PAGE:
Anyway, living in a village as old and full of history as this gives us a reverence for traditions we would never experience in the U.S., let alone California. It is a place that has known the corruption of power, the vagaries of war, the persecution of Jews, and years of economic hardship. And yet it zealously preserves art, architecture, music and natural resources on the picturesque slopes of the largest mountain in Tuscany. The traditions? Tolerance. Kindness. Pacifism. Humbleness. Reverence.

Just yesterday I was watching a casual soccer game some boys were playing in the village park. I was surprised to see the “goalie” was about half the size and age of the rest of the boys. I thought, “That little kid is going to get kicked in the face with the ball by those big kids. Must be one of the older kid’s pesky little brother they stuck in there.” Then I watched the little goalie block five kicks in a row, dive head-first to catch the ball, and kick it to the other end of the playing field. He was awesome! His teammates clapped him on the back. My lesson? I  assumed a typical American scene was taking place, and instead it was a typical Italian one.

Maybe I should say it was a typical European scene. We were in Denmark for two weeks (more on that later) and kindnesses abounded. A neighbor a few houses away from the one we stayed at offered to drive us to the train station an hour away! His wife brought me half a chocolate cake for my birthday. On the train to Copenhagen, a young man with tattoos and piercings everywhere (that I could see) gave up his seat so Tim and I could sit together, then made sure we knew which stop to get off at.

I know these things happen in the U.S. too. But I also know there is a lot of anger floating around — on freeways, in schools, standing in line anywhere. Have expressions of anger become so normal that simple acts of kindness startle me?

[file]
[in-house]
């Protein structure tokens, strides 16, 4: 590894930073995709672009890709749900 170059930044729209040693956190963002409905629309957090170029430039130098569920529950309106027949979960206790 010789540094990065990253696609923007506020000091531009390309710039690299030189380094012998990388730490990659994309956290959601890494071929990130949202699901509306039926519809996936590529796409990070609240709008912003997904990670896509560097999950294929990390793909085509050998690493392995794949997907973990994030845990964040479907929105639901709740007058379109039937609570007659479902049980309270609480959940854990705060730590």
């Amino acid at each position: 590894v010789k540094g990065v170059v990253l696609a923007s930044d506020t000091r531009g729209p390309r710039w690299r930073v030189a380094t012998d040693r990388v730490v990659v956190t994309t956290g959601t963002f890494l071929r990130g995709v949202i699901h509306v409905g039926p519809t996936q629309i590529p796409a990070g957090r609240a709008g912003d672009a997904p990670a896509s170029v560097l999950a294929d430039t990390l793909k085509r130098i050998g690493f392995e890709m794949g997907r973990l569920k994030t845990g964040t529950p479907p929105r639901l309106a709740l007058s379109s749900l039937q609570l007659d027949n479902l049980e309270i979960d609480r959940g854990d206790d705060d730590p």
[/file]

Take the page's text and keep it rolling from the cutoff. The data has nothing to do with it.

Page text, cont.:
We saw our first car accident since we’ve been back. It was in the little village next to ours. Judging by the look of the cars, the number of ambulances (two) just sitting there, and the fire trucks, it was bad. This little village is just a few storefronts and homes lining the road, and people walking on the side of the road to and from the grocery or whatever. When we drive through there, there are flashing signposts telling us exactly how fast we’re going and to controlla la velocita. One of the cars was a black Mercedes. All I could think was, “damn tourists.”

It IS tourist season in Tuscany. Even in Santa Fiora. It’s hard to find a parking space now. The road outside the peschiera is lined with rental cars. The park is full of people having picnics and kids playing. There are even people staying at the hotel in town, which is generally closed up tight.

That’s how things change when you’re living in a town, instead of just visiting. You are no longer so much an outsider. We meet new people in the village and they know all about us. “Americanos,” they call us of course. But they also know what house we live in, and that I have an orto (vegetable garden) and Tim is a pittore (painter). All we have to do now is learn the language!

So, the trip to Denmark I mentioned earlier. It is a beautiful country. Flat, a few rolling hills, miles and miles of grain fields, and water, water, everywhere. (Sorry, Denmark — b-o-r-i-n-g!) The country is made up of 134 islands. Did you know that? I sure didn’t. And for someone who is (get ready for  a big reveal) afraid of driving over bridges, I was glad Tim was driving. But the architecture — tiny two-story houses , some with thatched roofs, gables, and shutters — is so. . . Danish. Speaking of which, yes — the pastries are the best you’ll ever find. So are, as I said earlier, the people.